Guidelines for choosing an appropriate Yoga Class for people living in chronic pain…
Mindful yoga can be a very therapeutic practice for people living with chronic pain. It can help you remain or become more grounded in your body which can be especially difficult with chronic body issues such as chronic pain or illness. I wrote this blog post to reduce the intimidation of starting a new practice. While styles of yoga are important, I think the most important aspect is choosing a teacher that resonates with you. Someone who can guide you as the expert of your own body.
What is hatha yoga? Most yoga classes are listed as “hatha” yoga. Hatha is a general term that encompasses many styles of physical yoga that includes asanas (postures), pranayama (breathing techniques), relaxation and meditation. There are many popular styles of hatha yoga that are taught at many studios, hospitals, and community centers.
Where can I get more information? I recommend visiting local studios in your area online or in person to find out more. Search their website for styles that sound good and/or read the teachers' bios. You can also visit the Yoga Alliance website (www.yogaalliance.org) to search for teachers of a specific style. ALWAYS feel free to call the teacher or studio in advance for advice about classes or to ask about a specific teacher’s training. Below are some basic definitions and information about different styles of yoga and suggestions as to which styles tend to be most appropriate for those living with chronic pain or injuries:
STYLES THAT ARE USUALLY APPROPRIATE FOR INDIVIDUALS IN CHRONIC PAIN:
- Gentle or ultra gentle yoga: just as the name implies this style moves at a slower pace and is appropriate for most students.
- Integrated Yoga Therapy: A therapeutic style that is usually gentle and focuses on the connection of the body, mind and spirit.
- Restorative Yoga: A restful and rejuvenative style that makes use of props and blankets to allow for passive stretching and deep relaxation. Wonderful stuff!
- Yoga Nidra: “Yogic sleep”. Not hatha (does not involve asanas). The teacher guides students through a relaxation focusing on the body and imagery and leads students into a state of conscious deep sleep & relaxation.
- Chair Yoga: Excellent style for anyone who is comfortable in a chair or who cannot comfortably get onto the floor.
- Viniyoga: a very comprehensive style that often includes asana, pranayama, bandha, sound, meditation, chanting, and more.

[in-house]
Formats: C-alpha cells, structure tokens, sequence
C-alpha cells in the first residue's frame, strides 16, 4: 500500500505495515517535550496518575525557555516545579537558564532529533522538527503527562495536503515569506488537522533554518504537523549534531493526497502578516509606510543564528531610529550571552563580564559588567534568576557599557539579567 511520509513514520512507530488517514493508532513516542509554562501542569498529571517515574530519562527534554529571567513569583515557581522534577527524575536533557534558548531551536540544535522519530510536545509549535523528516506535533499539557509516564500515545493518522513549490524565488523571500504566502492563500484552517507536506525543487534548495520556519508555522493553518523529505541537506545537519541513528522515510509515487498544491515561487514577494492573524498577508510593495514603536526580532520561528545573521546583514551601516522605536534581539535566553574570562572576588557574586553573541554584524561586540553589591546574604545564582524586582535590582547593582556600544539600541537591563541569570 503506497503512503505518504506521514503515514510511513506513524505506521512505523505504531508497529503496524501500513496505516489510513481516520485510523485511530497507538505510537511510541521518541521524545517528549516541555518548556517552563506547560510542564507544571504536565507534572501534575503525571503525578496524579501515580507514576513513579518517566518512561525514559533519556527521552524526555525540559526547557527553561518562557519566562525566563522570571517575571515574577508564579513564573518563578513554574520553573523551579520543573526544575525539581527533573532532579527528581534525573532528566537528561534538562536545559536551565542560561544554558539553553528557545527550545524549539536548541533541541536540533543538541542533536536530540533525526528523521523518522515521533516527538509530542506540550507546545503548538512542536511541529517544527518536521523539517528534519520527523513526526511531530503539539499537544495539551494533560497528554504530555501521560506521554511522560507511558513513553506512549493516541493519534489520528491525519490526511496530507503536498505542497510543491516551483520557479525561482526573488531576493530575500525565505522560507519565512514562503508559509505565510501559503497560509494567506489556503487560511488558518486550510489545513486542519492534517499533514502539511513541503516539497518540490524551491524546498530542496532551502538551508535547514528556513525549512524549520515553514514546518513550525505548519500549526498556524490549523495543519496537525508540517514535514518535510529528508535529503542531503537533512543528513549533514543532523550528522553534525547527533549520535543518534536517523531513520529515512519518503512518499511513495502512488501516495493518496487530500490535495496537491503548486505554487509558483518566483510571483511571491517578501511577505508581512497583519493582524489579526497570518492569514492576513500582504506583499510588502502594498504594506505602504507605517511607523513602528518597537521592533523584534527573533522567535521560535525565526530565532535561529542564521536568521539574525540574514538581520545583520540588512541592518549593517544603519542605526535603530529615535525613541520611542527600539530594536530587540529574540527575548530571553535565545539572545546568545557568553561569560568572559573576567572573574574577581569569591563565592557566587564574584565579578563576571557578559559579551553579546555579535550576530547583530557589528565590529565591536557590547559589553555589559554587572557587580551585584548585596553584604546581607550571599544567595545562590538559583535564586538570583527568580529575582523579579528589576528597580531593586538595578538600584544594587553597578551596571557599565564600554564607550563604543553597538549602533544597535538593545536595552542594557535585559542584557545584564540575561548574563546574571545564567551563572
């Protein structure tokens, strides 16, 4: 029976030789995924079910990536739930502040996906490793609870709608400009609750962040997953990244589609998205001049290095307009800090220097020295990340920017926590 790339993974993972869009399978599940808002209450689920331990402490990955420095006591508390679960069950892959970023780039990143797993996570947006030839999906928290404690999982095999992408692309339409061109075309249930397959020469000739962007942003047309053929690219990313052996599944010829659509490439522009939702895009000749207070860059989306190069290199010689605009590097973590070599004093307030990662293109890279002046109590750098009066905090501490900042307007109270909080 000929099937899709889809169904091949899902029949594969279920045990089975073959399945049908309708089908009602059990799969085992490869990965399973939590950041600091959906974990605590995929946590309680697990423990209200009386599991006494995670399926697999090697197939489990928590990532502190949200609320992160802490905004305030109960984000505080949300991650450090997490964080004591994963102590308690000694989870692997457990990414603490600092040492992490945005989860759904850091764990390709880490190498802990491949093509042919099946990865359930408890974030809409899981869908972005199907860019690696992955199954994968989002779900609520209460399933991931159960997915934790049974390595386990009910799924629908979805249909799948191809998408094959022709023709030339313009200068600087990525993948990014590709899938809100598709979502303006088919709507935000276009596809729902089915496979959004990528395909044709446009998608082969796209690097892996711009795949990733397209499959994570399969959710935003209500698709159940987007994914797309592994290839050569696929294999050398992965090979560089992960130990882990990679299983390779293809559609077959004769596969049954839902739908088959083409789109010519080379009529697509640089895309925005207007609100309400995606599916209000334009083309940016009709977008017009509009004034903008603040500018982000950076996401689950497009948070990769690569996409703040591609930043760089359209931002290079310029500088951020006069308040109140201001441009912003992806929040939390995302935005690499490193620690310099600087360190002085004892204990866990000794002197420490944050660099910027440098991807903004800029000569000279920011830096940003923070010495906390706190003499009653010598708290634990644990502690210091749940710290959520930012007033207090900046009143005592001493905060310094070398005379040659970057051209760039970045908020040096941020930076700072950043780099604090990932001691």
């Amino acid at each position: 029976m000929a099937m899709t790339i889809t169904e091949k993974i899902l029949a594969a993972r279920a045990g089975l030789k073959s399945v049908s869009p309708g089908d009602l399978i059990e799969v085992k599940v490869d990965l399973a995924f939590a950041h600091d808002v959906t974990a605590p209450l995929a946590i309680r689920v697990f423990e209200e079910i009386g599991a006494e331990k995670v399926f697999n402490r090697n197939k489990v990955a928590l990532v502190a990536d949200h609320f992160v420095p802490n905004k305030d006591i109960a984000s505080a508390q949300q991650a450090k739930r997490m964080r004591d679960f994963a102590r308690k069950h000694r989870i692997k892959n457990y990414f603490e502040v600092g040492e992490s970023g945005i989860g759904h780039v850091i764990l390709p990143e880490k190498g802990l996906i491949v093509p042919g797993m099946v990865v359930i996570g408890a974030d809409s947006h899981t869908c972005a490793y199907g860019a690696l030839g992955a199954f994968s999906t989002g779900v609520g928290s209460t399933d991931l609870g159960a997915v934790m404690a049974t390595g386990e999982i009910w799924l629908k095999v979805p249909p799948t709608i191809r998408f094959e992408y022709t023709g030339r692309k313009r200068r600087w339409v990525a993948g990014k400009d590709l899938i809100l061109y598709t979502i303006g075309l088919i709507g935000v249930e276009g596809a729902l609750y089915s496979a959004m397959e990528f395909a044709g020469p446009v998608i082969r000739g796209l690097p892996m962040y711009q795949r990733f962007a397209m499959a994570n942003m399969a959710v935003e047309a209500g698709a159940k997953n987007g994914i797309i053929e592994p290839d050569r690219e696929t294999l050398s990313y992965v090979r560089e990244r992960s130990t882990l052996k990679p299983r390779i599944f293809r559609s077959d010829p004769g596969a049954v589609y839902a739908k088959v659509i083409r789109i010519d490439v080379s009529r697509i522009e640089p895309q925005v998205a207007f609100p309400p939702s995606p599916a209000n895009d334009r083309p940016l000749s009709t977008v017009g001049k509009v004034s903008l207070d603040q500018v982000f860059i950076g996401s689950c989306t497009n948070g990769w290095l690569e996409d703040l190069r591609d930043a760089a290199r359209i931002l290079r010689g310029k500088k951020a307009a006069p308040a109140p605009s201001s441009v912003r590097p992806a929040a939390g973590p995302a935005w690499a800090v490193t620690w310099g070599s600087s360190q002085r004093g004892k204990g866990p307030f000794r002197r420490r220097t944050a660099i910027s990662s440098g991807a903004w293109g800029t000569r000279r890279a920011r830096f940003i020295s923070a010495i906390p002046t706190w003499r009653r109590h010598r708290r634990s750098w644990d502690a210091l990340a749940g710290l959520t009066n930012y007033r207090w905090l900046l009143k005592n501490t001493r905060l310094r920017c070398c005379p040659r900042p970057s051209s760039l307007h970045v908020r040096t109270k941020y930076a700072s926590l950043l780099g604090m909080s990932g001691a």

STYLES THAT MAY BE APPROPRIATE (CALL IN ADVANCE AND TALK TO THE TEACHER):
- Iyengar: this style may be appropriate – check with the teacher. Focus is on precise alignment and often uses props to achieve this, which can be a challenge. In general, I prefer to modify the pose to work for the body over using props.
- Beginner/Level 1: may be appropriate, discuss with the teacher. These classes generally stick to basic poses and alignment. This can be a great place to begin.
- Anusara: Heart centered style based in the Iyengar tradition.
- Integral Yoga: A meditative style consisting of a sequence of poses with occasional variations.
- Kirpalu: A flowing style that concentrates on the interplay of “effort and surrender”.
- Kundalini: Energetic style involving a lot of movement using the “fire breath”.
- Aerial Yoga: A yoga style that uses a soft fabric as a prop to support the body. It can be very gentle or highly athletic -- ask the teacher if you can't tell from the description.
STYLES THAT ARE PROBABLY BEST TO AVOID:
- Ashtanga: an intense aerobic workout. Most appropriate for athletic types.
- Bikram: athletic style done in a room at very high temperatures.
- Power yoga: generic term for athletic styles of yoga.
- Vinyasa flow: Students flow from one pose to the next, often quite strenuous.
- Sivananda: Like Integral yoga, this style follows a sequence of asanas, but is often more physically challenging.
You may find other names of classes like 'mindful yoga' or 'yoga for stress reduction' or other creative names that give you an idea of the practice. These could be great classes too.
REMEMBER: When in a yoga asana, do your best to steady the mind and ALWAYS keep yourself comfortable. And breathe. That’s all you have to remember! Always take a break if you feel any pain or discomfort beyond a stretch. YOU are in charge of your body, not the teacher. I recommend going to class early to speak with the teacher about any specific concerns, fears, etc. A good teacher will gently guide you, never forcefully. Your #1 priority is to take care of yourself, not the feelings of the teacher. If the class doesn't work for you, leave.